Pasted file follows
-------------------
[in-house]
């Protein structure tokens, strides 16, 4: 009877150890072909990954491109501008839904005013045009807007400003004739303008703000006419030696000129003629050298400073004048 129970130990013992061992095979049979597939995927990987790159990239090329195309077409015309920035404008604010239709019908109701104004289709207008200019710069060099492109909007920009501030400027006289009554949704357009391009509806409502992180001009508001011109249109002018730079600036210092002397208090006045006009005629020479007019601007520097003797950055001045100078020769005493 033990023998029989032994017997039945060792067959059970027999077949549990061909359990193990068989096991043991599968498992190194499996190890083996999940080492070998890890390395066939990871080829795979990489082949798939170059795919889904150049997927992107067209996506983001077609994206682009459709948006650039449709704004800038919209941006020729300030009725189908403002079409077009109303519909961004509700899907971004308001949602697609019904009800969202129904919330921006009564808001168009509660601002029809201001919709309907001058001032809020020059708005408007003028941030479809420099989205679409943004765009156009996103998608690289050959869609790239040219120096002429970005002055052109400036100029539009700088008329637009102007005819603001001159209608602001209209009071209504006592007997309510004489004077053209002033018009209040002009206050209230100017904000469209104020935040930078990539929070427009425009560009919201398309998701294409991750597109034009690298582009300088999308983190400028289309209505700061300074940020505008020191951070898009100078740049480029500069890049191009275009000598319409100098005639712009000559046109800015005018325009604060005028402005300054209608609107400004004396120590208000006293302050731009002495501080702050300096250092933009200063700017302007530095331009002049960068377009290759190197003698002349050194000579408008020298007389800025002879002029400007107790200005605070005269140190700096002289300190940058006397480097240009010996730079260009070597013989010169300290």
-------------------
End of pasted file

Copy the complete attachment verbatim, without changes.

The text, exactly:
[in-house]
């Protein structure tokens, strides 16, 4: 009877150890072909990954491109501008839904005013045009807007400003004739303008703000006419030696000129003629050298400073004048 129970130990013992061992095979049979597939995927990987790159990239090329195309077409015309920035404008604010239709019908109701104004289709207008200019710069060099492109909007920009501030400027006289009554949704357009391009509806409502992180001009508001011109249109002018730079600036210092002397208090006045006009005629020479007019601007520097003797950055001045100078020769005493 033990023998029989032994017997039945060792067959059970027999077949549990061909359990193990068989096991043991599968498992190194499996190890083996999940080492070998890890390395066939990871080829795979990489082949798939170059795919889904150049997927992107067209996506983001077609994206682009459709948006650039449709704004800038919209941006020729300030009725189908403002079409077009109303519909961004509700899907971004308001949602697609019904009800969202129904919330921006009564808001168009509660601002029809201001919709309907001058001032809020020059708005408007003028941030479809420099989205679409943004765009156009996103998608690289050959869609790239040219120096002429970005002055052109400036100029539009700088008329637009102007005819603001001159209608602001209209009071209504006592007997309510004489004077053209002033018009209040002009206050209230100017904000469209104020935040930078990539929070427009425009560009919201398309998701294409991750597109034009690298582009300088999308983190400028289309209505700061300074940020505008020191951070898009100078740049480029500069890049191009275009000598319409100098005639712009000559046109800015005018325009604060005028402005300054209608609107400004004396120590208000006293302050731009002495501080702050300096250092933009200063700017302007530095331009002049960068377009290759190197003698002349050194000579408008020298007389800025002879002029400007107790200005605070005269140190700096002289300190940058006397480097240009010996730079260009070597013989010169300290």